Take the 2-minute tour ×
Stack Overflow is a question and answer site for professional and enthusiast programmers. It's 100% free, no registration required.

Okay so I'm working on a project where I need a regex that can match a * followed by 1-4 spaces or tabs and then followed by a row of text. Right now I'm using .* after the lookbehind for testing purposes. However I can get it to match explicitly 1, 2, or 4 spaces/tabs but not 1-4. I'm testing against the following block

*    test line here
*   Second test
*  Third test
* Another test

And these are the two patterns I'm testing (?<=(\*[ \t]{3})).* which works just as expected and matches the 2nd line, same if I replace 3 with 1, 2 or 4 however if I replace it with 1,4 forming the following pattern (?<=(\*[ \t]{1,4})).* it no longer matches any of the rows and I honestly can't understand why. I've tried googling without success. I'm using the g(lobal) flag.

share|improve this question

1 Answer 1

up vote 4 down vote accepted

PHP, like many flavors, doesn't support variable length lookbehind. The only support is alternation (|) at the top level of the lookbehind. Even a ? can break the pattern. An alternative is to use:

(?<=\*[ \t]|\*[ \t]{2}|\*[ \t]{3}|\*[ \t]{4}).*

Or better, abort the lookbehind for a group:

\*[ \t]{1,4}(.*)

This should work well for you, since it doesn't seem like you have overlapping of your matches anyway.

From the manual:

The contents of a lookbehind assertion are restricted such that all the strings it matches must have a fixed length. However, if there are several alternatives, they do not all have to have the same fixed length. Thus (?<=bullock|donkey) is permitted, but (?<!dogs?|cats?) causes an error at compile time. Branches that match different length strings are permitted only at the top level of a lookbehind assertion.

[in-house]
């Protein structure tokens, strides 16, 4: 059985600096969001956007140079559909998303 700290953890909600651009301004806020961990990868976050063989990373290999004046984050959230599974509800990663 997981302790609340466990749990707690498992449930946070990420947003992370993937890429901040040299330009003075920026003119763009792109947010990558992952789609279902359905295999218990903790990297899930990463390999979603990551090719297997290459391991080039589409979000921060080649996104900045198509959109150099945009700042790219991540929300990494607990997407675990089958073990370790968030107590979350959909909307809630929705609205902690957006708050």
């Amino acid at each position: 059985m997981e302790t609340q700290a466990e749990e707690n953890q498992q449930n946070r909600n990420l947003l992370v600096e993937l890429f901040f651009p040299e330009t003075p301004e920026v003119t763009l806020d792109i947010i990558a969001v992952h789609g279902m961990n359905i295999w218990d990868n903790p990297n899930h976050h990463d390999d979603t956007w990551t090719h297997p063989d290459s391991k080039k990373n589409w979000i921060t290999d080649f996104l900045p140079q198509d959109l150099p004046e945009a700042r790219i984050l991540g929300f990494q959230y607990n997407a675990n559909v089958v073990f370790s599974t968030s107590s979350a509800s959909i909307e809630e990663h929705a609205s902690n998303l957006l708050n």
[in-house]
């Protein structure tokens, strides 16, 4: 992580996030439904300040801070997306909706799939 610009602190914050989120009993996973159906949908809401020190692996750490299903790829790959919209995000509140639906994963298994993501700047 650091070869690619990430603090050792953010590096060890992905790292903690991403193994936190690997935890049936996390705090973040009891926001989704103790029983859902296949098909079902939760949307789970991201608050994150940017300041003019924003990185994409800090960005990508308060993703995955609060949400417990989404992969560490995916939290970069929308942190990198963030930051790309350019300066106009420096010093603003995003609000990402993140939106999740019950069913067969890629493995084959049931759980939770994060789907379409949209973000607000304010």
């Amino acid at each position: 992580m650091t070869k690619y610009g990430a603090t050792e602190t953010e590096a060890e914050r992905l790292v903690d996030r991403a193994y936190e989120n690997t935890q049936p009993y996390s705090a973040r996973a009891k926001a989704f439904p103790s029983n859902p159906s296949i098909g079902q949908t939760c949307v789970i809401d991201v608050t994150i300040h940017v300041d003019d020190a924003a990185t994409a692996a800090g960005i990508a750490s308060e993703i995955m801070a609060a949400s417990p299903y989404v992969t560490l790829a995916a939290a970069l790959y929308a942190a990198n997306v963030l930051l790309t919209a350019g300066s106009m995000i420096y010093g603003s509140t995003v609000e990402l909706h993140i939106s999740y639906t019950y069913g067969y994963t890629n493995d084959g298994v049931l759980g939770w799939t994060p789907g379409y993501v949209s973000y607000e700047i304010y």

Source: http://www.php.net/manual/en/regexp.reference.assertions.php

share|improve this answer
It might also be worth mentioning that the regex will still not do what the OP probably wants - it will gladly match more than 4 spaces because .* will match spaces just fine. –  Tim Pietzcker Feb 10 '11 at 11:53
@Tim - That's a good point, but I think .* is just a simplified example of what the OP sees as an odd behavior - the interesting part is the look behind. –  Kobi Feb 10 '11 at 11:56
Thanks, I overlooked that. By the way, RegexBuddy doesn't complain about {1,4} (it balks at infinite quantifiers, but not at this finite quantifier). –  Tim Pietzcker Feb 10 '11 at 12:00
After some testing with alternation it seem like it always will match only * followed by one space thus resulting in the matched area being starting with tabs or spaces, but I guess I could just abort the lookbehind group as you said and then with string manipulation remove the unnecessary space. I guess I could use substring to remove the first character and then ltrim. And yeah .* were just simplification because the lookbehind was what I wanted help with. –  Hultner Feb 10 '11 at 12:01
@Tim - I suppose it depends on the implementation: {1,4} can be expanded to a legal alternation, but PHP doesn't do it (which is better, of course, it might create a monstrosity). I check my PHP patterns at pagecolumn.com/tool/pregtest.htm , and sometimes on ideone, which I guess are closer to the real thing :) –  Kobi Feb 10 '11 at 12:04

Your Answer


By posting your answer, you agree to the privacy policy and terms of service.

Not the answer you're looking for? Browse other questions tagged or ask your own question.